Most likely, the introduction of Android Pay, without many of the fees that Apple Pay requires, is prolonging the negotiations between Barclays and Apple, Crone added.
"However, research indicates that millennial consumers would be likely to switch banks in order to get a mobile pay capability at the point of sale," Crone said. "Barclays may have to give up the user interface to Apple, but it is far more costly to give up a customer to a competing bank."
Eventually, Barclays will likely join the other major U.K. banks supporting Apple Pay, Crone said. "Apple is very astute and skillful at approaching banks in the same way they approached the music and movie industry to support iTunes," Crone added. "They created a feeding frenzy."
Even though Apple keeps its product development and launch strategies close to the vest, it has been reported often by technology and Mac analysis sites that the company will launch Apple Pay in the U.K. on July 14.
Conflicting words from major banks in the U.K. have not helped confirm the launch, though it appears to be true in light of an HSBC tweet July 13 that expressed some excitement over tomorrow's launch. The bank quickly pulled the Tweet and informed followers that no launch date has been set, according to a report in TechCrunch.
HSBC is among six major banks initially supporting Apple Pay at launch, with other major issuers to join in the fall, Apple announced last month.
Forrester Research Inc. weighed in on Apple Pay's launch in the U.K. by indicating that no matter which financial institutions line up in support of the system, it will take some time for Apple to convince U.K. consumers to trust its services.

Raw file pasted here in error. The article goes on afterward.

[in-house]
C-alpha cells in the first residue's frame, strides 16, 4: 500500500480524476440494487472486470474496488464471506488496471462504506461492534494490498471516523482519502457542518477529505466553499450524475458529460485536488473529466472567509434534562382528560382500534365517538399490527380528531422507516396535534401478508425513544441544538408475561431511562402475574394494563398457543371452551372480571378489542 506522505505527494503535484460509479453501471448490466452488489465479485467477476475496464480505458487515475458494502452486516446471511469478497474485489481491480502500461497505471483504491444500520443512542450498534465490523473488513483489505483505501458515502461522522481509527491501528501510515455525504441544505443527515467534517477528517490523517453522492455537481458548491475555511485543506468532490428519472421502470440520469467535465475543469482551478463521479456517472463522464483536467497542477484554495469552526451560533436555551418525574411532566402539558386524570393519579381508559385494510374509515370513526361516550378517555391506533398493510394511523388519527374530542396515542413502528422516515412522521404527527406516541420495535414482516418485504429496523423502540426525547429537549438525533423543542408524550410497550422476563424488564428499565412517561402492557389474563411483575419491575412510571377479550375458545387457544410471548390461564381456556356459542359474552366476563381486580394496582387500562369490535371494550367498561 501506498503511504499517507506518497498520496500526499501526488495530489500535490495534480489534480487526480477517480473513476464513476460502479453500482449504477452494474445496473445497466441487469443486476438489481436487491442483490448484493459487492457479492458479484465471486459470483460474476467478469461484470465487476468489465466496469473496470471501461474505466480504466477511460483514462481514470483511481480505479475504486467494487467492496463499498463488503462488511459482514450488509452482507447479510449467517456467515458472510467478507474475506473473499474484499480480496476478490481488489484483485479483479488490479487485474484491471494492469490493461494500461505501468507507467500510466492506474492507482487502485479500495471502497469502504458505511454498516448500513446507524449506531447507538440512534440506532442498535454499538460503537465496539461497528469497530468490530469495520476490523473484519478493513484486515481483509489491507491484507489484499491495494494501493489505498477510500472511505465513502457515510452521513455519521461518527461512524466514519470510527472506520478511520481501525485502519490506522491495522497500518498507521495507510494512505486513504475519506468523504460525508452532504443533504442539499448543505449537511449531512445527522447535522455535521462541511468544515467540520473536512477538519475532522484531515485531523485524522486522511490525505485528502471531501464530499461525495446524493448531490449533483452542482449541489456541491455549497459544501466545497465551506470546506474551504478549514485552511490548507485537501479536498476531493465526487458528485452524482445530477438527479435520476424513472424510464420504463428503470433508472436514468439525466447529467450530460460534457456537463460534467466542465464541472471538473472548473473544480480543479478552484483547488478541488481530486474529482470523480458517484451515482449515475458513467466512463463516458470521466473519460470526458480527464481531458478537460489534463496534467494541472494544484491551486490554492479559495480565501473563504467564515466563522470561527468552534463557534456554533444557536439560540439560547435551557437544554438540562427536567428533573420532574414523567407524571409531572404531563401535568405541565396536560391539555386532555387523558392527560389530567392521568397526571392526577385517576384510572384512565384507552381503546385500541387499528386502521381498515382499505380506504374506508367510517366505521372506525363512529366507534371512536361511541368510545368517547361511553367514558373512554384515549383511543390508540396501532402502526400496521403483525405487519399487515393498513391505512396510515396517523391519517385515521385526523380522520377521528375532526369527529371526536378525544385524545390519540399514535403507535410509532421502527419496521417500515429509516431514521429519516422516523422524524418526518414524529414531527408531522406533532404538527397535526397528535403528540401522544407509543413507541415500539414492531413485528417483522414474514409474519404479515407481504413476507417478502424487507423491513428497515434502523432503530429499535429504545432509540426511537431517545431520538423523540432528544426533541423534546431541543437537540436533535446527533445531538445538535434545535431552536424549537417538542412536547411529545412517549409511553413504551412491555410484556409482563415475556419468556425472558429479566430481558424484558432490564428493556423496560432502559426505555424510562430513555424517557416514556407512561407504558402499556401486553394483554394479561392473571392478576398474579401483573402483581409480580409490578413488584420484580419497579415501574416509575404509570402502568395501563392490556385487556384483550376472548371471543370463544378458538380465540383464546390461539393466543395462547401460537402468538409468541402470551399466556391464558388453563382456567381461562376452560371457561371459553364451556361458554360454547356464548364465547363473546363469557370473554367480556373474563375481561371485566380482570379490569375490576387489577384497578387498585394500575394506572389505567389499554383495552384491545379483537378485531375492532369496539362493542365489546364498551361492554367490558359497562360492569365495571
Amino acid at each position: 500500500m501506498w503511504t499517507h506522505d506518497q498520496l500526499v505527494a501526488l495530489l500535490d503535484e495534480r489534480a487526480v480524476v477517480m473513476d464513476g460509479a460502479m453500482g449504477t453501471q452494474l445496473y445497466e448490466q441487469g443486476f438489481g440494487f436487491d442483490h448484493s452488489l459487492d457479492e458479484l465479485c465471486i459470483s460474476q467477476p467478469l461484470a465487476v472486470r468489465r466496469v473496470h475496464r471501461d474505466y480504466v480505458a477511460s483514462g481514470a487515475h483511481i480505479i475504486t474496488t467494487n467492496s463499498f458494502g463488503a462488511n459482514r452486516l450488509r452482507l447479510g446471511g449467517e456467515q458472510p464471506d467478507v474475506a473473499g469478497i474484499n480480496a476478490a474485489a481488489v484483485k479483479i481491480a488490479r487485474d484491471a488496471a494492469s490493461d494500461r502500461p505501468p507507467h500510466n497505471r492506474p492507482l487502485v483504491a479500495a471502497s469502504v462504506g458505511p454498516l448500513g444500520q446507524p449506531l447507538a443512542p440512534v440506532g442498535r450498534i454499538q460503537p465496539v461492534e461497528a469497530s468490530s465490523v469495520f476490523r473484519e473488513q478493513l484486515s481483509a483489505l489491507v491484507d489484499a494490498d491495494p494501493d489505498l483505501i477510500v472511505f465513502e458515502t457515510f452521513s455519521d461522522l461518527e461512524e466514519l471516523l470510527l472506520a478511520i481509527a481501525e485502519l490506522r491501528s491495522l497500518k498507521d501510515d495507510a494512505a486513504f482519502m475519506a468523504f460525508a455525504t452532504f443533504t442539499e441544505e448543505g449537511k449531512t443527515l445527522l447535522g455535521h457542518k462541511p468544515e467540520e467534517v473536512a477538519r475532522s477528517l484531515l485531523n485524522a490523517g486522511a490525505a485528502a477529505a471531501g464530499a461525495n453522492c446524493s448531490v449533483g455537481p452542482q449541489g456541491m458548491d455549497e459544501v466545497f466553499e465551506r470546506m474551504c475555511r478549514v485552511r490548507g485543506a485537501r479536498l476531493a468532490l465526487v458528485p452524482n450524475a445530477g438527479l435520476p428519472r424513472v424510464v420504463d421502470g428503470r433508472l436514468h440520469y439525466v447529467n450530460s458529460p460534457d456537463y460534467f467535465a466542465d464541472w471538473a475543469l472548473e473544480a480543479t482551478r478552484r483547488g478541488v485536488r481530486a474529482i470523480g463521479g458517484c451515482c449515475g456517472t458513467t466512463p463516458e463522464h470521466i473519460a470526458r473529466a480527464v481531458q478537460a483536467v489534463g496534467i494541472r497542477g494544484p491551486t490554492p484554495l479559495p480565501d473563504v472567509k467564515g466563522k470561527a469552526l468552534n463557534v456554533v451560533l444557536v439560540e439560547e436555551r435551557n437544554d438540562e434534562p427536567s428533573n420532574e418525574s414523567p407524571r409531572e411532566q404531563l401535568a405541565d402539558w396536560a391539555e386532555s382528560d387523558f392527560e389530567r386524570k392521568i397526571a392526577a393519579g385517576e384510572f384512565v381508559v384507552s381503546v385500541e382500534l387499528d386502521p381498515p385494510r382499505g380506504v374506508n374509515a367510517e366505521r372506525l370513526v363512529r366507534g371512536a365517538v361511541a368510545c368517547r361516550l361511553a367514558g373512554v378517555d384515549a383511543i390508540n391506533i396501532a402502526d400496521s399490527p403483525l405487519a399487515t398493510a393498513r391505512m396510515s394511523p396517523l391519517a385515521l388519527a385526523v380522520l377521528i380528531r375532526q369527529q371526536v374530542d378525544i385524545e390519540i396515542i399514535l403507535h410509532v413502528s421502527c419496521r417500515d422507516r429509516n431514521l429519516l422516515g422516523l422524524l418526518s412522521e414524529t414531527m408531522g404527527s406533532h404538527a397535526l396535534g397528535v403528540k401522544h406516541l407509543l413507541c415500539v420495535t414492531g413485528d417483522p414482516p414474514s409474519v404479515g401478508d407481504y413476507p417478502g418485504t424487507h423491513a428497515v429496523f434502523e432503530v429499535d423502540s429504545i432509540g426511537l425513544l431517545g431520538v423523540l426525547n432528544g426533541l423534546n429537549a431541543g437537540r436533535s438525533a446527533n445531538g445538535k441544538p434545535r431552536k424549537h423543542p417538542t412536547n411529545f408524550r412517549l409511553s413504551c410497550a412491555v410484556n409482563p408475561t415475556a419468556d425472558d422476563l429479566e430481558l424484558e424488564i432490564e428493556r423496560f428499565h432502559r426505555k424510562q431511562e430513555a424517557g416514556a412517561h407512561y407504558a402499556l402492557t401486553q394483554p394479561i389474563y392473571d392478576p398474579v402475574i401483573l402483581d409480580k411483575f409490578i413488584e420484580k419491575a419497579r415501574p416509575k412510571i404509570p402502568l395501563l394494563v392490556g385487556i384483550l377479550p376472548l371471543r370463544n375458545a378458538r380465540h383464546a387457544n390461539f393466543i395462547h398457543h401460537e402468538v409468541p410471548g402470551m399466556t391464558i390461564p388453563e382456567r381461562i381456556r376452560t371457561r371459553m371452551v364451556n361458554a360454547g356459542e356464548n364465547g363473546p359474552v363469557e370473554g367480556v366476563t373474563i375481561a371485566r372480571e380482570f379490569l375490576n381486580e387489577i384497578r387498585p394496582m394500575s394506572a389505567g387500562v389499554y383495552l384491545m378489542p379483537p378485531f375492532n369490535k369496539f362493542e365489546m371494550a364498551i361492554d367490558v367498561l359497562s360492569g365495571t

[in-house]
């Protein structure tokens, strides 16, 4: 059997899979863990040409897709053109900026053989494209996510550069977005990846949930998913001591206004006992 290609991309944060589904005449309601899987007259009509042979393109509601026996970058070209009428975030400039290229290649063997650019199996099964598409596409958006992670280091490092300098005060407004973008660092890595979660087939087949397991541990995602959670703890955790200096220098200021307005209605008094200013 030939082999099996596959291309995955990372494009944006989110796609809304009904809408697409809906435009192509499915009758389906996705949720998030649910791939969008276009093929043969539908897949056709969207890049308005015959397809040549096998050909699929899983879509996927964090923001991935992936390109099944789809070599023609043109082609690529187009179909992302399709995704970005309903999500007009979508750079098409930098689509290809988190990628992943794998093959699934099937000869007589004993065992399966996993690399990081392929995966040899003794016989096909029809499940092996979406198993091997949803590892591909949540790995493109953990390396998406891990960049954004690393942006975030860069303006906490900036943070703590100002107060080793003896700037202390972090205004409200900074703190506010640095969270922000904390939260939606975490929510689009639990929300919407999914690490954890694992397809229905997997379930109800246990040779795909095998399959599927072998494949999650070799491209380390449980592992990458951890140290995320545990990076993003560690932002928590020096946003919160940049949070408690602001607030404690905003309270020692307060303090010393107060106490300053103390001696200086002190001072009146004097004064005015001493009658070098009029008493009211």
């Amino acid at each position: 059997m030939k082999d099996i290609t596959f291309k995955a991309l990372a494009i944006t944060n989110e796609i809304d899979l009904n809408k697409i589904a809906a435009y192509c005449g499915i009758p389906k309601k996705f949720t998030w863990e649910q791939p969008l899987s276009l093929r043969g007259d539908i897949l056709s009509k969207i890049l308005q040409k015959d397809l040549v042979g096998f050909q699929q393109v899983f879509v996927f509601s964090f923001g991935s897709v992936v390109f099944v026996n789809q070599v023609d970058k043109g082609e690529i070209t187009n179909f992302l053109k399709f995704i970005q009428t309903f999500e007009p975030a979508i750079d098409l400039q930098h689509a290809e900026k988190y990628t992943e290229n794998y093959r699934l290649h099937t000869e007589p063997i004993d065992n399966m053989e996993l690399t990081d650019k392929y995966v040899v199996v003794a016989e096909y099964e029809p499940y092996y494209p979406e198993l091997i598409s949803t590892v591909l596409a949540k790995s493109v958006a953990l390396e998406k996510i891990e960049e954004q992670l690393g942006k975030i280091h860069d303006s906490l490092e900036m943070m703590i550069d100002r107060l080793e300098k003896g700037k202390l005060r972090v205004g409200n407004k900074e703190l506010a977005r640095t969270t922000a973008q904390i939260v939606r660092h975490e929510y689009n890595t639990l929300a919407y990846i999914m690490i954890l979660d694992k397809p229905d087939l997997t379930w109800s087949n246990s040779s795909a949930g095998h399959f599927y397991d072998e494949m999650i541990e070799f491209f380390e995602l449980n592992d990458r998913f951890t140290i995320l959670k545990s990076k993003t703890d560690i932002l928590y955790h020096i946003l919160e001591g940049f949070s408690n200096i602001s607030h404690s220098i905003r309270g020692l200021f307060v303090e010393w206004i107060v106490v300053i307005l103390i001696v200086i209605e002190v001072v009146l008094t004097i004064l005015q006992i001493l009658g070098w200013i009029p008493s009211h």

Only 27% of U.K. online consumers owning an iPhone would trust Apple to provide a mobile digital wallet, according to Forrester Technographics data from the first quarter of 2015. Most throw that trust to PayPal, at 43% or a card network at 40%.
That data indicates that as soon as U.K. consumers fully understand that Apple Pay actually rides on the major card network rails and utilizes Touch ID biometrics and tokenization, those numbers could change.
"Apple still has to demonstrate the added value it will bring to merchants (better experience, faster checkout, incremental revenues, etc.) and brands," Forrester analyst Thomas Husson wrote in a blog anticipating July 14 as the Apple Pay launch date in the U.K.
Regardless of any drawbacks, Apple Pay is likely to enjoy faster adoption in the U.K. than it did in the U.S. because the NFC and contactless ecosystem in the U.K. is more mature and there is no retailer-backed venture such as Merchant Customer Exchange developing its own system, Husson said.
However, faster adoption does not equate to scaling more quickly in the U.K., Husson added.
Uptake of Apple Pay in the U.S. has been steady, getting a boost each time Apple launches a new product or upgrade that incorporates the mobile pay system, according to Phoenix Marketing International research earlier this year. At that time, Phoenix estimated that 14 million iPhone users in the U.S. had linked a payment card to the Apple Pay system and about 90% of those had used the system for a payment.